Is Torquay Worth Visiting?




Torquay harbour

Torquay maintains its position as a favoured family resort due to the wide variety of visitor attractions and accommodation on offer. For couples and solo travellers, the numerous options make it easy to find accommodation to meet their needs. Most of the main attractions are connected by a frequent bus service, boat or train, making Torquay and the wider Torbay area easy to get around car-free.

Like many seaside resorts during the Covid-19 pandemic the region endured a tough few years, at times the tourism industry was forcefully shut down. This post explores why Torquay is still so popular and whether it is right for you.

Why is Torquay so Popular?

The mass popularity of Torquay goes back to the Victorian era and the arrival of ‘railway mania.’ A lot of people thought that the sea air and relatively mild weather gave health benefits, and many were attracted to the idea that it might cure them of any ill health. The arrival of the train helped transport visitors from industrial cities and towns to the region. Throughout history, many famous people and Royalty have stayed or built their private holiday homes in Torquay.

Torquay’s popularity has been established off the back of this long-standing history as a traditional family friendly resort as well as a clever marketing campaign in the 1980s which branded the area ‘The English Riviera.‘ The Torbay region as it is known has proven experience and understanding in terms of attracting visitors to its shores whilst still managing to provide a range of experiences to suit different tastes.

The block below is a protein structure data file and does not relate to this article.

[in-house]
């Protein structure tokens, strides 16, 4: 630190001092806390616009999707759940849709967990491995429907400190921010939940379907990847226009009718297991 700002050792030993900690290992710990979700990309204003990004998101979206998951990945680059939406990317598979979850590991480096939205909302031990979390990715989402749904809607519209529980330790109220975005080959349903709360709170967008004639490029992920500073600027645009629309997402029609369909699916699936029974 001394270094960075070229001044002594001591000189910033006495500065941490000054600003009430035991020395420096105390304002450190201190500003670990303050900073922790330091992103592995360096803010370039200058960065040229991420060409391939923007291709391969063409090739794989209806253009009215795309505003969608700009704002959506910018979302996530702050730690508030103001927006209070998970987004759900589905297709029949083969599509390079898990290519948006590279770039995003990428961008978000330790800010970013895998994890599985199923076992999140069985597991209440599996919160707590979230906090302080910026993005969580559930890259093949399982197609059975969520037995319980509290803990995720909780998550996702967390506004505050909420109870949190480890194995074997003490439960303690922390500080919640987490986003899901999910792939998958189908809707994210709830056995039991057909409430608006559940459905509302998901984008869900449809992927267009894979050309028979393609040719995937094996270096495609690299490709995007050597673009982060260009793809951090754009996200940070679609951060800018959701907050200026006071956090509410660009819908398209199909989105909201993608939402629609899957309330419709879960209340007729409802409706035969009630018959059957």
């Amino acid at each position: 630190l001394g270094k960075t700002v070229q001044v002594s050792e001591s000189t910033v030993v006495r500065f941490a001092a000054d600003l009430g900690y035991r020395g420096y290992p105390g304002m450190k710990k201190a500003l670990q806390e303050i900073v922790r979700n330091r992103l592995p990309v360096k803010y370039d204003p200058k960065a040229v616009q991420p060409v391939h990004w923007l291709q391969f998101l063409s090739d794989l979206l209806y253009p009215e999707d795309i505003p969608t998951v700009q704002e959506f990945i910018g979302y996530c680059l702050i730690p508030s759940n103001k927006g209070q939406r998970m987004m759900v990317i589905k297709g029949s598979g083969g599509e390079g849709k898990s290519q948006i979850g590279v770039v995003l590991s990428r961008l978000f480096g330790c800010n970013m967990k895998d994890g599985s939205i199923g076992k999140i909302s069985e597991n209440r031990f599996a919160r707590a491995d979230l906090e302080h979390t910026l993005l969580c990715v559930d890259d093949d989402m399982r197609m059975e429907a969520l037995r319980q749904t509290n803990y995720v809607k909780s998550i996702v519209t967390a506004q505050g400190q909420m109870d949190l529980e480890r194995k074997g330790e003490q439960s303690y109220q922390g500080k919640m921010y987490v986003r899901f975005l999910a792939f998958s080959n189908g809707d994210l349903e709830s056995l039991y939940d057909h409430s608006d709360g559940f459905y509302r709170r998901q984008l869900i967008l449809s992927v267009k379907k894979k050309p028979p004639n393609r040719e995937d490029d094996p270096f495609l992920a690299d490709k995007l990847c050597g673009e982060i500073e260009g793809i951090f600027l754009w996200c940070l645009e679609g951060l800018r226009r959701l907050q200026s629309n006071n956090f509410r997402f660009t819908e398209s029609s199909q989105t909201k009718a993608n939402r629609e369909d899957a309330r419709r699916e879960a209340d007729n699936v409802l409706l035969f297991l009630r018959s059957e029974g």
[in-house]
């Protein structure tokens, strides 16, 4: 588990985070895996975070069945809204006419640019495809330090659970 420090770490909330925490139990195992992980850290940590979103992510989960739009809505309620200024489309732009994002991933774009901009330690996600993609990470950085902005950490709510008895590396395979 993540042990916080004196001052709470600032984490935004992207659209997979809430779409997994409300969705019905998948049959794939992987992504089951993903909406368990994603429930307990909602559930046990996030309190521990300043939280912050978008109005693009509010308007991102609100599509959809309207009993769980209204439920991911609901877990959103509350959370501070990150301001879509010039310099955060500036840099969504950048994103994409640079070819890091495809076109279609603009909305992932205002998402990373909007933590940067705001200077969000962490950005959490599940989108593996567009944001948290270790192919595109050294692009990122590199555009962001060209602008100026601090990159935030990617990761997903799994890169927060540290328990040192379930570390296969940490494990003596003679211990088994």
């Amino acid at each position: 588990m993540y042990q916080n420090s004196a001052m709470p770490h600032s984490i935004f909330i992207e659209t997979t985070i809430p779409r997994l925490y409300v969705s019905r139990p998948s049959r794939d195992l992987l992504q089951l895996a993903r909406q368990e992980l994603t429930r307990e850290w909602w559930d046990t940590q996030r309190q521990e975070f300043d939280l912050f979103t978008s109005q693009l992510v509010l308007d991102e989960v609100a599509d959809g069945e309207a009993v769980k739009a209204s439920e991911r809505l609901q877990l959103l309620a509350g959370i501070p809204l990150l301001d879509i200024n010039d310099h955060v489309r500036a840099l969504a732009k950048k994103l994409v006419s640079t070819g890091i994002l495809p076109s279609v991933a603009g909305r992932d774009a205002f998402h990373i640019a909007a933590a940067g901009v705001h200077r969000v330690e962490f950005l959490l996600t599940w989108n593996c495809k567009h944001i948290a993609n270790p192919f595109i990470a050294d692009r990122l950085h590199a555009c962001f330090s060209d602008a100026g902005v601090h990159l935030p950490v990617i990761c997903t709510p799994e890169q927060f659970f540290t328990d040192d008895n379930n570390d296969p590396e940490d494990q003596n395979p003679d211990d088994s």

Geographically the area has some of the prettiest towns and villages. Many people choose to visit out of the main season, in fact, some of the best times to visit are the spring and early autumn while the weather is still mild with fewer crowds to compete with.

Torquay harbour
Harbourside development in Torquay

Is Torquay Shabby?

Written summer 2022

A recent post on Tripadvisor is currently attracting a lot of attention, it’s provocatively entitled ‘What’s happened to Torquay?!’ the original post author says that they visited it in the 1970s and it [Torquay] isn’t the same now. A lot of the responses pointed out that the main shopping area has seen better days, but most agreed that the main area, close to the harbour and seafront, the main tourist areas are quite pleasant to walk around.